\x.ivo% the aor. 'ycvvijOcis refers to the 
" Eternal Generation ". The rendering 
" he that is begotten of God (the regen- 
erate man) keepeth himself (eavTftv), 
qui genitus est ex Deo, servat setpsuin 
(Calv.), is doubly objectionable: (i) It 



17 — 21. 



IQANOY A 



199 



iroKT|p6s oux ' aTTTCTai auTou. 1 9. oiSap.ck on "Ik toG 6cou lajiCK, ' ^■''* ^."• 

Kal 6 K6<T[L0<i oXos * €»' "^ Tw TTocTjpw KciTtti. 20. oiSafiec 8e oTt 6 016s J"*"" ^^' 

Tou 0€ou * TiKei, Kal 8e8(i)K6>' ■niily SidfoiaK ifa ' vii'oiaKwu.cj' ^ xok''"'''^- 

, " ' "^ n Luke 11. 

d\Ti0i»'<5i' ' Kai ivaey iv tw *• aXTiOiku, iv tw ulw aurou 'Itictoo 12. '6. 

f , , e . ' \ o ' » o John viii. 

Xpiarw" ouTos coric 6 ^ aXTjOicos ©e<5s, Kai ' t^ ^ ^wt) aiucios. 21. 42- 

— ' ' • 1 \ »> e V •? » V - t >^ /\ ' > A P (-OfiCI') I 

TcKkia, 9u\a5aT€ eauTOus airo Twc eiouAuf. a|xr|i'. Cor.iv.6; 

Gal.iv.17. 
q ii. 8. r i. a. s Luke xii. 15 ; John zii. as, xrii. 12 ; a Thess. iii. 3 ; i Tim. yi. 20 ; 2 Tim. 

i. 12, 14. t I Cor. X. 14 ; Eph. v. 5. 

1 YiV(i>(rKO|jicv J«5AB*LP, edd. — an itacism. 

« Tj om. t^ AB, edd. * eavrovs t^cAKP ; eovra t«^*BL, edd. 

* afAi]v KLP, Vg. ; om. ^AB, Syr^g ph, Cop., Sah., Aeth., Arm., edd. A common 
ecclesiastical addition. 



ignores the distinction between perf. 
and aor. ; (2) there is no comfort in the 
thought that we are in our own keeping ; 
our security is not our grip on Christ but 
His grip on us. Calvin feels this : " Quod 
Dei proprium est, ad nos transfert. Nam 
si quisque nostrum salutis su» sit custos, 
miserum erit praesidium ". Vulg. has 
generatio Dei, perhaps representing a 
variant •^ yivvr\a'\.% tov 0cov. Tiipei, 
see note on ii. 3. airTerai, stronger than 
"toucheth," rather " graspeth," "layeth 
hold of". A reference to Ps. cv. (LXX 
civ.). 15 : [XT) axl/Tjcrdc twv xpicrTwv (lov, 
Nolite tangere christos meos (Vulg.). 

Ver. 19. Our Security in God's Em- 
brace, d K<i<rpo9 : " Non creatura sed 
seculares nomines et secundum concupis- 
centias viventes" (Clem. Alex.). See note 
on ii. 15. Toi xovTjpo), masc. as in prev. 
vers. KciTai, in antithesis to ovx airreTai. 
On the child of God the Evil One does 
not so much as lay his hand, the world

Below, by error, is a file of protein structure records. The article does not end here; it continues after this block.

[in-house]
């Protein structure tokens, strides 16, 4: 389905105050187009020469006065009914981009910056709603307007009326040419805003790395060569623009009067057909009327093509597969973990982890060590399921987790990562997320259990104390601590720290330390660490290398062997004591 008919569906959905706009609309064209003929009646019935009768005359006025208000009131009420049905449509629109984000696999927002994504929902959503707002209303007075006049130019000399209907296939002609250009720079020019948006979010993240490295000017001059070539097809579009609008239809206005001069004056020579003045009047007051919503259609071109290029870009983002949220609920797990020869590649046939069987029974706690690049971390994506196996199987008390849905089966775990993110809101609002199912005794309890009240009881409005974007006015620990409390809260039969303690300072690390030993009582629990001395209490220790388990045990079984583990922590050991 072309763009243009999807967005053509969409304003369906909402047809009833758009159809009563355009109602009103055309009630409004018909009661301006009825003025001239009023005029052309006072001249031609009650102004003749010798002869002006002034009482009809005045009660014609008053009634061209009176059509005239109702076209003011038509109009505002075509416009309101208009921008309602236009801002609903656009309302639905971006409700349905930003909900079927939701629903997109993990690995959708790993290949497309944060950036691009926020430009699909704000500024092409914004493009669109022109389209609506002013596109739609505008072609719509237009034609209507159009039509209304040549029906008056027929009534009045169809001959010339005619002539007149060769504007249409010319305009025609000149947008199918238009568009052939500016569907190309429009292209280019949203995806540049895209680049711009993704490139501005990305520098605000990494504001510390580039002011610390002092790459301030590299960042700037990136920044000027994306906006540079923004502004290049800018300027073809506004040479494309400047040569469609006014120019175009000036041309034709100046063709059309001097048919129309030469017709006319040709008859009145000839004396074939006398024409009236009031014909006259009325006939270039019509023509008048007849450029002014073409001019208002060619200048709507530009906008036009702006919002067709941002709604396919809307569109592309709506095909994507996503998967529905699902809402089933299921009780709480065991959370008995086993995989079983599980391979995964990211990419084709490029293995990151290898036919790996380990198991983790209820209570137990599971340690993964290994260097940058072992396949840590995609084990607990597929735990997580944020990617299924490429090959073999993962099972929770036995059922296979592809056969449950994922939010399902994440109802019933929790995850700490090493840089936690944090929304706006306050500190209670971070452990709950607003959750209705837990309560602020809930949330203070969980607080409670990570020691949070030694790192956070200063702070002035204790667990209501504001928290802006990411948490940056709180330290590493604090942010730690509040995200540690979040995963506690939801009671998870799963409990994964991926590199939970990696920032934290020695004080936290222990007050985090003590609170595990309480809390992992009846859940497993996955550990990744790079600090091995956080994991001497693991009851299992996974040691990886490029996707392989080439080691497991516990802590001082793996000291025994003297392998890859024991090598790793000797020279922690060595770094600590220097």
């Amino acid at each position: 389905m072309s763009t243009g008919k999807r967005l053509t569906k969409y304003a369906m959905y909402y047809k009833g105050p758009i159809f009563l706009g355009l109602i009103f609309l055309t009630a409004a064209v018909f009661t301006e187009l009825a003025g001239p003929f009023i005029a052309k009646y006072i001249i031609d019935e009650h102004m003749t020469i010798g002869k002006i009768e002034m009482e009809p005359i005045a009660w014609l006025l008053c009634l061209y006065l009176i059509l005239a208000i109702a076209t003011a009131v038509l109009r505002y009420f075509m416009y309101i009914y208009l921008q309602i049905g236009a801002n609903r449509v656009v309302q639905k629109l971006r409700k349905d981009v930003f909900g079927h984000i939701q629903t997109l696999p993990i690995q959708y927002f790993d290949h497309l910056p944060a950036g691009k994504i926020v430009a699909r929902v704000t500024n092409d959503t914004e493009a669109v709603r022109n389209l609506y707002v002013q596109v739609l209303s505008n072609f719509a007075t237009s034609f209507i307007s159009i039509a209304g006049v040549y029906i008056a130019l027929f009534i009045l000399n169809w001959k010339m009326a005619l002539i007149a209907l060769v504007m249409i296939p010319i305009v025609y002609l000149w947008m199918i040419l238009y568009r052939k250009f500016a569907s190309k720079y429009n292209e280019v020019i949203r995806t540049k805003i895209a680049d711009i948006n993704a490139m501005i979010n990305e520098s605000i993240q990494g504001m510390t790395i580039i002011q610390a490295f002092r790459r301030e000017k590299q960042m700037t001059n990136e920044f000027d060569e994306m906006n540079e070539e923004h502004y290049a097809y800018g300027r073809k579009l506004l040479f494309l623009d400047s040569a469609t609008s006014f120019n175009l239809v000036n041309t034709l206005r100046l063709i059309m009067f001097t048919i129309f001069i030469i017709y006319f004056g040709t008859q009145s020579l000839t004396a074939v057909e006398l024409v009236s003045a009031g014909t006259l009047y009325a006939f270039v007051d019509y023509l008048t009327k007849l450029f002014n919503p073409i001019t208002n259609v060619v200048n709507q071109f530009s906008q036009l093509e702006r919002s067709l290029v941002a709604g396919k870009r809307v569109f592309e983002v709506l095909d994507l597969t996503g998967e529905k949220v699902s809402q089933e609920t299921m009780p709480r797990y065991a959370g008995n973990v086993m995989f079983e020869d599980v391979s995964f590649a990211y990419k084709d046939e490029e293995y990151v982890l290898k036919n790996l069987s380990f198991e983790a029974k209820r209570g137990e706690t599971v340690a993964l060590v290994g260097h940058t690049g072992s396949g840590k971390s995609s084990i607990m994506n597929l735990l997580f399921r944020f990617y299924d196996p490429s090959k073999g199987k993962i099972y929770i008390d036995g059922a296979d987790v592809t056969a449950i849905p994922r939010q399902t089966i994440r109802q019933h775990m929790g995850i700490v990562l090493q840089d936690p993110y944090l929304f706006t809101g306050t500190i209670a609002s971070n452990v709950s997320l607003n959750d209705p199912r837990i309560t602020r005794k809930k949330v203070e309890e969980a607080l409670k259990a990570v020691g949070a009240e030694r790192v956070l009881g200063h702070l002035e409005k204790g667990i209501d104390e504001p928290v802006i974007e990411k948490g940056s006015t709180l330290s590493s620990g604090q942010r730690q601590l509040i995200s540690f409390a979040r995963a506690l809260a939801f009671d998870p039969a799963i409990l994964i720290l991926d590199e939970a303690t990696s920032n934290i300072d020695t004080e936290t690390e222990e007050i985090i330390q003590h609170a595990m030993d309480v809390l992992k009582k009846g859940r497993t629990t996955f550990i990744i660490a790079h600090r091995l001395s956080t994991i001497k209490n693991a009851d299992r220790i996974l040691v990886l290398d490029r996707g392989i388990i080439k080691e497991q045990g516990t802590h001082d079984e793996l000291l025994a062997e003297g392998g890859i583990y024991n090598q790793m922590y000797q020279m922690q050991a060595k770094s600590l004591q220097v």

lies in his arms. On the other hand, the 
child of God lies in God's arms. Cf. 
Deut. xxxiii. 27. Penn, Fruits of Soli- 
tude : " If our Hairs fall not to the 
Ground, less do we or our Substance 
without God's Providence. Nor can we 
fall below the arms of God, how low so- 
ever it be we fall." 

Ver. 20. The Assurance and Guarantee 
of it all — the fact of the Incarnation (on 
d Yios TOV 0€OTJ TJKti), an overwhelming 
demonstration of God's interest in us and 
His concern for our highest good. Not 
simply a historic fact but an abiding 



operation — not " came (^XOe)," but " hath 
come and hath given us". Our faith is 
not a matter of intellectual theory but 
of personal and growing acquaintance 
with God through the enlightenment of 
Christ's Spirit, tov aXtjOivdv, " the real " 
as opposed to the false God of the here- 
tics. See note on ii. 8. ev tw aX-qOivu, 
as the world is Iv tu) irovqp^. 

Ver. 21. Filioli, custodite vos a simu- 
lacris (Vulg.). The exhortation arises 
naturally. " This " — this God revealed 
and made near and sure in Christ — " is 
the True God and Life Eternal. Cleave 
to Him, and do not take to do with false 
Gods : guard yourselves from the idols." 
St. John is thinking, not of the heathen 
worship of Ephesus — Artemis and her 
Temple, but of the heretical substitutes 
for the Christian conception of God. 
TCKvia gives a tone of tenderness to 
the exhortation. 4>vXd(ro'eiv is used of 
" guarding" a flock (Luke ii. 8), a deposit 
or trust (i Tim. vi. 20; 2 Tim. i. 12, 14), 
a prisoner (Acts xii. 4). «|)^Xao-o-eiv, 
" watch from within " ; Trjpeiv (see note 
on ii. 3), "watch from without ". Thus, 
when a city is besieged, the garrison 
(|>vXa<ro'ovai., the besiegers Ttjpovo-iv. 
The heart is a citadel, and it must be 
guarded against insidious assailants from 
without. Not 4>vXd(7o-£T€, "be on your 
guard," but 4>vXd|aTe, aor. marking a 
crisis. The Cerinthian heresy was a 
desperate assault demanding a decisive 
repulse. 



IQANNOY TOY An02T0A0Y. 



EniSTOAH KA0OAIKH AEYTEPA.i 

'ixim^l: ^' ''^ nPEIBYTEPOZ CKXeKTg Kupi'a 2 koL Toh riKvoi^ aurrjs, 089 
Heb'x?' ^Y^ ayairu ^ CK aXrjOeia, Kal ouk cyw [x6kos, AXXa Kal irdrres 01 
2; I Peter eyt'WKOTCS ''ttji' dXTiOeiaK, 2. Sict ''tt]1' aXii9€iai'T^i''^fi.^»'ouaai'^ ef ■»1P''' 

b John xvii. KQ^ d ^^^Q- y|p^^ lorai CIS Toi' aluk'a ' 3. lorai * jieO' rffiwi' ^ « Xt^P*^?' 

c 1 John ii. 
4, 14, 34, 27, iii. 9- d I John iv. 17. e i Tim. i. 2 ; 3 Tim. i. 2. 

1 luavvov P ^ ; iwavov ^ B ; cirKrroX'n luavvov ^ P, 96 ; luawov KaOoXiirn 
ScvTcpa 99 ; twavvov eirto-ToXrj KaOoXiKt) p K, lOl, 106 ; tov ayiov aTro(rToXov 
luavvov TOV OcoXoyov eiricToXt) Sevrepa L ; tou avTov ayiov luavvov tov OeoXoyov 
cirioTToXT) 8£VT€pa 95 ; cTTKrToXT] ScvTEpa luavvov TOV eiri <rTT)6ovs 4. 

-TTj ckXekt-h Kvpia 73; ckXektu tt) Kvpia 31; €icX€KTtj ttj Kai Kvpia Aeth. ; 
Kvpiij, Syrgph, Tisch. ; 'EkX^kt^j Kvpi^, WH (marg.). 

^ fievovtrav ^BKLP, Vg., edd. ; cvoiKovcrav A. 

* €o-Tai Se 15, 36, Euth. Zig. 

*T)nu)v ^BLP, Syrbo, Sah., Aeth., edd. ; vjtav K, Vg. {sit vobiscum gratia), Cop., 
Syrph. 



The Second Epistle. 

Vv. 1-3. The Address. " The Elder to 
elect Kyria and her children, whom I 
love in Truth, and not I alone but also all 
that have got to know the Truth, because 
of the Truth that abideth in us ; and with 
us it shall be for ever. Yea, there shall 
be with us grace, mercy, peace from God 
the Father and from Jesus Christ the Son 
of the Father in Truth and love." 

Ver. I. d "TrpccrPvTcpos, see Introd. 
pp. 159 ff. ckXckt-jj Kvp((^, see Introd. 
pp. 162 f. ovs, constriutio Kara avvetriv,